Community of commerce innovators set to gather in Las Vegas

The forces of disruption influencing so much of retail have finally arrived at one of the industry’s most tradition-bound segments. Retail trade events have changed little the past 20 years, but a new event called Shoptalk (May 16-18) is reimagining every aspect of the concept. Event co-founder and chairman Anil Aggarwal spoke with Retailing Today about Shoptalk, what it is, what it isn’t and how he plans to create a community of commerce innovators.

RT: What is Shoptalk?

AA: There’s an incredible amount of disruption in how consumers discover, shop and buy all of their products, services and experiences — that’s what we call ‘commerce.’ People increasingly want commerce experiences to be more engaging and frictionless.

This disruption is the result of the convergence of some really important macro trends that are redefining consumer behavior, preferences and expectations. The macro trends range from anytime/anywhere Internet connectivity and generational shifts to the emergence of an environment today where — far more than ever — start-ups can quickly, easily and cheaply build new technologies, applications and products that fundamentally change consumer-facing propositions.

Shoptalk is the first event to bring together the individuals and companies who are disrupting or being impacted by the evolution of commerce — including established retailers and brands, start-ups, tech companies, Internet companies and investors. Our mission is to be more than just an event though — it’s to help create the definitive community of commerce innovators. We’ll have a total of more than 250 speakers, with more than 100 CEOs already confirmed, talking about disruptive innovation in commerce. We’ll also have an exhibit hall that enables everyone to network in an easy, open and accessible environment.

RT: And what is Shoptalk not?

AA: Shoptalk is not a marketplace for vendors to sell to retailers. We think there’s enough of that already out there. We have no pay-to-play on our agenda — every speaker was confirmed solely on his or her merits, not based on whether they spent money with us. If a vendor was best qualified to speak on something, we confirmed them … likewise with every other segment.

Also, Shoptalk is not focused on just one segment or vertical of the ecosystem, like retail, e-commerce, fashion or grocery. We believe that a comprehensive and all-encompassing view of the ecosystem is what will best inform our attendees and keep them ahead of the game.

We’re building a new community, and for that you need an environment that’s fully inclusive of everyone and conducive to learning, as well as long-term relationship building. That is a sizable undertaking in an industry that has spent years siloed and in a retailer/vendor dynamic, but we’ve successfully done it with Money20/20, which I founded in 2011 and which has since become the world’s largest consumer payments event, so we’re confident we can do the same for commerce with Shoptalk.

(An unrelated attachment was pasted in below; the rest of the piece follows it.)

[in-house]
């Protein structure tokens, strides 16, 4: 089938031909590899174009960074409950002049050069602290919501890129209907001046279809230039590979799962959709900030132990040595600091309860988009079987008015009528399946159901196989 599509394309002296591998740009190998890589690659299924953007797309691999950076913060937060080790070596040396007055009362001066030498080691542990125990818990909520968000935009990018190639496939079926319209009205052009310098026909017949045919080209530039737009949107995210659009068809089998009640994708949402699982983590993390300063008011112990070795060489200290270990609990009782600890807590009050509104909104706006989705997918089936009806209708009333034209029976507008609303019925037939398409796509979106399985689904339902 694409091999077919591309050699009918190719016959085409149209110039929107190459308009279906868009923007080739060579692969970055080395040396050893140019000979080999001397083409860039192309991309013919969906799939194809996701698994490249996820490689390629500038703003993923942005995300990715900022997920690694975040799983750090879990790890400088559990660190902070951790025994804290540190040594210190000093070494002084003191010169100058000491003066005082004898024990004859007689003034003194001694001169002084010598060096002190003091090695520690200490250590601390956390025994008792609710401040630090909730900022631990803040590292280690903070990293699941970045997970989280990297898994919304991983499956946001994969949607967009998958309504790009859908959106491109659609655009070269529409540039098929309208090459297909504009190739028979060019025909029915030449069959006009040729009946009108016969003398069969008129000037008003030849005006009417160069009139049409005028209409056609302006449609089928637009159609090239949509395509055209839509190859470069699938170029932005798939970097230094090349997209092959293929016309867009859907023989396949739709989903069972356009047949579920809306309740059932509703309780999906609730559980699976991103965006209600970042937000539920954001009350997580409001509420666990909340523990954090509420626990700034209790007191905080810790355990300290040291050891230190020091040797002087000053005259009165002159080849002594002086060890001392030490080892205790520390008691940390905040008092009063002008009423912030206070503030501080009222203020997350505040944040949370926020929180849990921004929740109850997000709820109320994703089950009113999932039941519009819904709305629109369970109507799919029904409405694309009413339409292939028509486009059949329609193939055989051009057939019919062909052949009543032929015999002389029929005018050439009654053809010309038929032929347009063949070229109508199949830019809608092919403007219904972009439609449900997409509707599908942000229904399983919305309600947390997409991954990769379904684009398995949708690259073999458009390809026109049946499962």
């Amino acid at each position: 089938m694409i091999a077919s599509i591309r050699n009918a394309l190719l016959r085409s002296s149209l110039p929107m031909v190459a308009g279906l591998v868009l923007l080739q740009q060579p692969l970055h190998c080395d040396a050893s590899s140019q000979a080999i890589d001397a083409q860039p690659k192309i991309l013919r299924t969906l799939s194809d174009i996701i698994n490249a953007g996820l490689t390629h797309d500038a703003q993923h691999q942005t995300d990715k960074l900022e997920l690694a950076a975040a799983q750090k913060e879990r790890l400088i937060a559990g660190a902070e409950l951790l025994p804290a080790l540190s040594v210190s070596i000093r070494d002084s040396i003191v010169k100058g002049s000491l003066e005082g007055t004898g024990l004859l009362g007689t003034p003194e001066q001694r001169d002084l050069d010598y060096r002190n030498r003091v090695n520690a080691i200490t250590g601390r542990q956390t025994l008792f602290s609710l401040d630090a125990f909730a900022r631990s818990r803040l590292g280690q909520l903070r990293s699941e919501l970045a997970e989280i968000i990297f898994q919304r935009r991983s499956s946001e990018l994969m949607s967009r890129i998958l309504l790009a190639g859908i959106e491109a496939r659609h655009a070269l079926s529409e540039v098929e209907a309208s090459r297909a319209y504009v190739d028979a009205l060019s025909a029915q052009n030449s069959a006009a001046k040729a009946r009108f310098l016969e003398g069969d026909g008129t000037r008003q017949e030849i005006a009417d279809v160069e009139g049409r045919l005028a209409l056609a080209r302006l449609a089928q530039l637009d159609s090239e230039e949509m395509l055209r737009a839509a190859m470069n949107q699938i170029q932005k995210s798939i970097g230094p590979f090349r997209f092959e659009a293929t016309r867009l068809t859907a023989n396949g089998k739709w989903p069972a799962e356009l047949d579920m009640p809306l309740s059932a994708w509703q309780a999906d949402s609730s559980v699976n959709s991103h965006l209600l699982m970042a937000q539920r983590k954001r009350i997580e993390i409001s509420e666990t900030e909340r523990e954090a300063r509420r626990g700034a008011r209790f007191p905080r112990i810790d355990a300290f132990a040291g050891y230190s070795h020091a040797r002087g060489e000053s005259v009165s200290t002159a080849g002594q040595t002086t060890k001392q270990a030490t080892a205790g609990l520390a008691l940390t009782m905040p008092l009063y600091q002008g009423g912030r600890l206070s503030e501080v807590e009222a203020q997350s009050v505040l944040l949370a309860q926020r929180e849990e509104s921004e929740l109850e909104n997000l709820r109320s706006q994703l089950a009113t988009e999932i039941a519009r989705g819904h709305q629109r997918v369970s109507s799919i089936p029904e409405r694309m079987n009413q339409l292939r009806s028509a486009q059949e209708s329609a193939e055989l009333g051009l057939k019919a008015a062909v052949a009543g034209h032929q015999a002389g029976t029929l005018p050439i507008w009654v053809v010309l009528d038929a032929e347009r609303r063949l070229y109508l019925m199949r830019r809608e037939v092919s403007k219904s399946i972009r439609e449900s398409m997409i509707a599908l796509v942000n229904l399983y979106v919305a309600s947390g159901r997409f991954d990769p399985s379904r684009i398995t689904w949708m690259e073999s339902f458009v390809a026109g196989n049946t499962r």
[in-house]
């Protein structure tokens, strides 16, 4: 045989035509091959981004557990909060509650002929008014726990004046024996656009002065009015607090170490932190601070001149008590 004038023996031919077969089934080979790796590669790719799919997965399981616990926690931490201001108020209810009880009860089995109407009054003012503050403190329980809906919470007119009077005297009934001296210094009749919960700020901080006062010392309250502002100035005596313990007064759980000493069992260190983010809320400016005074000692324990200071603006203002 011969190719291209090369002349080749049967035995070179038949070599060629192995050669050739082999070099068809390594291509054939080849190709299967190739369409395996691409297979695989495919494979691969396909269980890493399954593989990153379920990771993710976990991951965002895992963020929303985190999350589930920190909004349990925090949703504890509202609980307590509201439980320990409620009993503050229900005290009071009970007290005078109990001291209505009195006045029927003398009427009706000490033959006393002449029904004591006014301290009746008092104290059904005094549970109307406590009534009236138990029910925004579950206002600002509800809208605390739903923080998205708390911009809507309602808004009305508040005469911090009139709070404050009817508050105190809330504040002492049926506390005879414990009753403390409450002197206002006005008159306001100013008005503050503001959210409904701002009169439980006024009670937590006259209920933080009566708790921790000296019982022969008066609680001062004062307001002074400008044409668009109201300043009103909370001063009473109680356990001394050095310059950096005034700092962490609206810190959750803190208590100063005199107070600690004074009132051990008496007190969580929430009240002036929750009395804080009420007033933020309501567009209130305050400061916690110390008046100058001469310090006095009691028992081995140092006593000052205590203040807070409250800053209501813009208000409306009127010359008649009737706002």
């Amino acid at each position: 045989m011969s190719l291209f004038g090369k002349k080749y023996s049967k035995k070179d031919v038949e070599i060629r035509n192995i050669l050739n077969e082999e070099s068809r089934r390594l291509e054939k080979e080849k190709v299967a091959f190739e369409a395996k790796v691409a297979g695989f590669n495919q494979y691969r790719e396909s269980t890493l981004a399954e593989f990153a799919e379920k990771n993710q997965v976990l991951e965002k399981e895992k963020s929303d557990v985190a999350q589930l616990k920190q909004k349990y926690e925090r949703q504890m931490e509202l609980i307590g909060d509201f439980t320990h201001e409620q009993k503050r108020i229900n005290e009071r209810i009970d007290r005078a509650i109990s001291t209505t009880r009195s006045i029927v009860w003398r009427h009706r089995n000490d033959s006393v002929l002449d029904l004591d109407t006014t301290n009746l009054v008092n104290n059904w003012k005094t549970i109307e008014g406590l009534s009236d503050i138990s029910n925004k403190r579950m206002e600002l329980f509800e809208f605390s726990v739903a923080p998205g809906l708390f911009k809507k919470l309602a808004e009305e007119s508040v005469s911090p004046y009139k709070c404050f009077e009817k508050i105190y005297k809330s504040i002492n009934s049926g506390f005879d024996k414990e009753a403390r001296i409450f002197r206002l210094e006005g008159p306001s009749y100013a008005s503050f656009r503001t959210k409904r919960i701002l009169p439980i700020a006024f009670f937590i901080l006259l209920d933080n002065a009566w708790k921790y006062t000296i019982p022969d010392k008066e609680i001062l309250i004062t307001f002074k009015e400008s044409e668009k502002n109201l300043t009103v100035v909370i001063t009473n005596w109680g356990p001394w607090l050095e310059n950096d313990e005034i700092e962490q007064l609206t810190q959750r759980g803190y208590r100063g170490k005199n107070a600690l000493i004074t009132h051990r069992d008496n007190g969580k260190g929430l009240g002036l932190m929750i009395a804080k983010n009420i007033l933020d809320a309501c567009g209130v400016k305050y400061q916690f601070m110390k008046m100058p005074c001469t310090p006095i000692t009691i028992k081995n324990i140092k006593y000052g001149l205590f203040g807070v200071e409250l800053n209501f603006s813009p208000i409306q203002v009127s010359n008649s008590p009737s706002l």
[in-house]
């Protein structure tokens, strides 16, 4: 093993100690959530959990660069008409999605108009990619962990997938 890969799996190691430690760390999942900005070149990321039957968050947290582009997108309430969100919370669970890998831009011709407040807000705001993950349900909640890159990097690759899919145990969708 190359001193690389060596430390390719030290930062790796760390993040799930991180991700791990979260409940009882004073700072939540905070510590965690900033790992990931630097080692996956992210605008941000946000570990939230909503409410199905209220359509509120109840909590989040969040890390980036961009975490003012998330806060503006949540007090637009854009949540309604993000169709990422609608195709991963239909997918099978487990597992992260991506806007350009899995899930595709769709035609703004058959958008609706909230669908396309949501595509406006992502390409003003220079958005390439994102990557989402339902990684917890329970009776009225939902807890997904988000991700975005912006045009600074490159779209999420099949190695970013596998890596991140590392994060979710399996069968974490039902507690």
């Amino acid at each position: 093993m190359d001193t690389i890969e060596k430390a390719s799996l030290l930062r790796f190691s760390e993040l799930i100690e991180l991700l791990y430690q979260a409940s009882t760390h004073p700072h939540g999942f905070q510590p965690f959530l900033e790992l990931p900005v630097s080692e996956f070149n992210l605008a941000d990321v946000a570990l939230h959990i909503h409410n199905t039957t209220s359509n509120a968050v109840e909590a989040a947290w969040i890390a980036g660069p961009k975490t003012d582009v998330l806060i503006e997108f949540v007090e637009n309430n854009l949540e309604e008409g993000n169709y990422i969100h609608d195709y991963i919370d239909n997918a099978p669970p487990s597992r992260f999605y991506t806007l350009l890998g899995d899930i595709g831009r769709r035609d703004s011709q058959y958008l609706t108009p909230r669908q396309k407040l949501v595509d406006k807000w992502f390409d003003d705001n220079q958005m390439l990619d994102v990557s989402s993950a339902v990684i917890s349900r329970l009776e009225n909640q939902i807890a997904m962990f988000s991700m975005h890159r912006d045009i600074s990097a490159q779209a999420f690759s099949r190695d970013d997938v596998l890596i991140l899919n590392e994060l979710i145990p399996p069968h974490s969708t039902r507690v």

RT: You favor the word ‘commerce’ over ‘retail’ or “e-commerce” when talking about Shoptalk. What’s the distinction?

AA: Retail generally refers to those whose primary focus is selling through brick-and-mortar physical stores. And e-commerce refers to those primarily selling online. At Shoptalk, we’re covering all of the ways consumers discover, shop and buy, and we think that should be a single conversation, not separate, siloed conversations bounded by outdated thinking. This modern, comprehensive dialogue is a commerce dialogue, itself representing a disruptive shift rather than an incremental one.

RT: You’ve made a big bet that the retail industry needs an event like Shoptalk, especially considering the retail industry isn’t exactly lacking for trade shows, conferences and company specific events. What are your expectations for the first year?

AA: That’s exactly what people said when I started Money20/20 — ‘I can go to a payments event every week of the year, why do we need another one?’ As with Money20/20, we’re not focused on just creating an event — you’re right that there are already too many. We have a mission to create a community of commerce innovators and, yes, we believe retail and the other segments of commerce desperately need this community, which is being validated by the quantity and quality of adoption of Shoptalk in just its first year.